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Mar 1, 2024
Study PermitGuide to Canada

Post-Study Permit Changes: Your Alternative Immigration Paths

Canada's updated study permit policy limits pathways to residency. We emphasized alternatives like the ICT, SUV, Master's, and targeted job searches.

Post-Study Permit Changes: Your Alternative Immigration Paths

In the ever-evolving landscape of global migration, Canada has long stood as a beacon of hope for those looking to start anew. The country's policies and welcoming culture have made it a top destination for immigrants worldwide.

Traditionally, many have viewed studying in Canada as a golden pathway to permanent residency, especially for individuals who may not initially qualify for direct immigration programs such as Express Entry or Provincial Nominee Programs (PNP). This group often includes those over 30 years old and non-native speakers of English or French.

However, recent changes announced by Immigration, Refugees and Citizenship Canada (IRCC) signal a significant shift in this pathway, urging prospective immigrants to explore alternative routes to Canadian residency.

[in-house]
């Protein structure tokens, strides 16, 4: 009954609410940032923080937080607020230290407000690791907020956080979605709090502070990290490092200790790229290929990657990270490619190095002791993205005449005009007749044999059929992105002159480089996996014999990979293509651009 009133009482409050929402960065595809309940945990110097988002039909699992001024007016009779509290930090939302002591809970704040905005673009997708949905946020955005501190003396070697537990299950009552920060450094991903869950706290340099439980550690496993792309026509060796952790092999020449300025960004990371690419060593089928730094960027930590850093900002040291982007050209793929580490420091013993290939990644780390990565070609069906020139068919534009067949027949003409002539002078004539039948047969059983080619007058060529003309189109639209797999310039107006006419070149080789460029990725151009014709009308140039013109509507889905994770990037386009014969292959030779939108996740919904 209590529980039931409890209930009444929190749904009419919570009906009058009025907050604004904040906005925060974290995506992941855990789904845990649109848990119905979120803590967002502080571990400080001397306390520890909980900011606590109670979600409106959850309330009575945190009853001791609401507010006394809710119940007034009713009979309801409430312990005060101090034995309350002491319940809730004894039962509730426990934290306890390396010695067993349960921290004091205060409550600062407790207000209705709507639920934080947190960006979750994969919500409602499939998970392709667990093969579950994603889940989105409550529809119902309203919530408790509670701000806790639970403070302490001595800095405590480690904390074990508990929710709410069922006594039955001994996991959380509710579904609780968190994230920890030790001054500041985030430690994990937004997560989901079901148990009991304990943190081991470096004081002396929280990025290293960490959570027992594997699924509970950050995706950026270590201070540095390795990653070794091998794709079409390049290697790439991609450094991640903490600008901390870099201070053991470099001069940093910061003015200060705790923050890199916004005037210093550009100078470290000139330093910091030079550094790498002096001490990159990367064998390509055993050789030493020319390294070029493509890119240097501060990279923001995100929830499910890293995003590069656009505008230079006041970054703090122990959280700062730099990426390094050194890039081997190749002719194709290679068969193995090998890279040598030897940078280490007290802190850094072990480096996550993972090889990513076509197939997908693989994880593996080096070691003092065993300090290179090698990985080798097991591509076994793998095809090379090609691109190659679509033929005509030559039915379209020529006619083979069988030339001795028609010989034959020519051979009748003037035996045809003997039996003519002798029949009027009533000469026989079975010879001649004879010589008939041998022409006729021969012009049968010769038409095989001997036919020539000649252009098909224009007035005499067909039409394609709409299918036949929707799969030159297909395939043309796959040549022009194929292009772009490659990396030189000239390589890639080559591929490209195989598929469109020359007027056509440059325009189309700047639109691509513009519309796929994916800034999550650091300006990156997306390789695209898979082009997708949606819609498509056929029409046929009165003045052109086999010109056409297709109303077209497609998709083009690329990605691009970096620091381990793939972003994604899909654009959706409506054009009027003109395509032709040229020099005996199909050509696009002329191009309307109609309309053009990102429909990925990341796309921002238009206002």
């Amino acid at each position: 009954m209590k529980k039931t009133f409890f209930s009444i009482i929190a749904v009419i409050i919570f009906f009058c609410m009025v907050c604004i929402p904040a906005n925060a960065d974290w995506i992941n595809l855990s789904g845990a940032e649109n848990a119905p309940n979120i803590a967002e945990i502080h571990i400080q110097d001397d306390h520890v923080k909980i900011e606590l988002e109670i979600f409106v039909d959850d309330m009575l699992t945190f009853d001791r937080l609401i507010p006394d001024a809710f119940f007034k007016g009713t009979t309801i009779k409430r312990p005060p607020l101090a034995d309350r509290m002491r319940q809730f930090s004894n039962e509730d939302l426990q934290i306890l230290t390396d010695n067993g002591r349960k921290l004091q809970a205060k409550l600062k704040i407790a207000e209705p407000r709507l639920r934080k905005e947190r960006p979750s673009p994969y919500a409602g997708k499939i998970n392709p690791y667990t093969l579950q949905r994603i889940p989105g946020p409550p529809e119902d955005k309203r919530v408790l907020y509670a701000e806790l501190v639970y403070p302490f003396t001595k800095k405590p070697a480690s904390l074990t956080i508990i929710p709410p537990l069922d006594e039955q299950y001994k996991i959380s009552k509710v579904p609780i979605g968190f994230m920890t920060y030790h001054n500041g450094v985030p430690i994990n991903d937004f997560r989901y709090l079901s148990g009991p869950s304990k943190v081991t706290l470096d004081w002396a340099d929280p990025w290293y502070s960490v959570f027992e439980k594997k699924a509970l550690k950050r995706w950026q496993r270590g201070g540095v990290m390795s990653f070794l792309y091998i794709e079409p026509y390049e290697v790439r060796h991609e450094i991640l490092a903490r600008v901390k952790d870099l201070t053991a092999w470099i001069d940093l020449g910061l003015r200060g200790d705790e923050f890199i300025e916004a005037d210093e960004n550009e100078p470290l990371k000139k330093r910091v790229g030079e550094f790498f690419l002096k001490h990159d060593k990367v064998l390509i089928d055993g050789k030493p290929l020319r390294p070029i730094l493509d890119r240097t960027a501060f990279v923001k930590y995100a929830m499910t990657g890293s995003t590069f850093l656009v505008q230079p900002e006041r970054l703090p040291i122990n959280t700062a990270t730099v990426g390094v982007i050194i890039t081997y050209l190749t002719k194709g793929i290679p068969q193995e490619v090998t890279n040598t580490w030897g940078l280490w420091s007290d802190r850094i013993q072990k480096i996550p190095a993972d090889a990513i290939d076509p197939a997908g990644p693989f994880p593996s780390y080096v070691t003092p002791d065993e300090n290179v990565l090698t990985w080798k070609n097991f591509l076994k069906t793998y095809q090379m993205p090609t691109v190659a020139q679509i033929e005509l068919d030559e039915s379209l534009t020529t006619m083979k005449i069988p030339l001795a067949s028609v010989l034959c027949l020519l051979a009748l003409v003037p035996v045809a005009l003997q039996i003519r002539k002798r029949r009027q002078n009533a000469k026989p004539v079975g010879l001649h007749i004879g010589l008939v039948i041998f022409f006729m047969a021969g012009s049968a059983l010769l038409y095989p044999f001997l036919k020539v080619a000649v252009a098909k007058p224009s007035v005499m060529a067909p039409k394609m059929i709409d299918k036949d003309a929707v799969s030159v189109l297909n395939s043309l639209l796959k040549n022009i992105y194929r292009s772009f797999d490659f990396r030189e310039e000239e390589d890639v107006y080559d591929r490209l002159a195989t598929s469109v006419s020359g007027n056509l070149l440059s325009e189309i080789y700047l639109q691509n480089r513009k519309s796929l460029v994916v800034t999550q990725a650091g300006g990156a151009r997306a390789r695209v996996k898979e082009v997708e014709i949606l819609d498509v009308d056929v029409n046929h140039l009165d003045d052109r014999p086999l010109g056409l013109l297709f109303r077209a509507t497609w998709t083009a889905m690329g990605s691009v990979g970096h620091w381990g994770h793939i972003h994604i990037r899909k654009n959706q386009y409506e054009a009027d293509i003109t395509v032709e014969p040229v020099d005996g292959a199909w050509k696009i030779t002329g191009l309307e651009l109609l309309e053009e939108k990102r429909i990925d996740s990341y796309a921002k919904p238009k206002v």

The Changing Tide of Study Permits

In a move that took many by surprise, the IRCC has declared a forthcoming reduction in the issuance of study permits. This policy adjustment places a pronounced emphasis on higher education—specifically targeting Master's and Ph.D. programs—and introduces an upper limit of permits available for each province.

The updated policy provisions are as follows:

  • Starting from 1 September 2024, students participating in programs offered through public-private partnerships will not qualify for Post-Graduate Work Permits (PGWPs).
  • There will be introduced caps on the work permits for spouses of foreign students.
  • Applications for study permits must now include a "provincial attestation letter." Provinces and territories are required to establish systems to issue these letters by 31 March 2024 at the latest.
  • Graduates from Master's degree programs will soon have the opportunity to apply for a work permit valid for three years. Presently, the duration of a post-graduation work permit is determined exclusively by the length of the study program, which restricts master’s graduates by reducing the time available for them to acquire work experience and possibly progress to permanent residency.

This pivot aims to streamline the quality of education and post-graduation opportunities but inevitably restricts the previously broad avenue for immigration through study.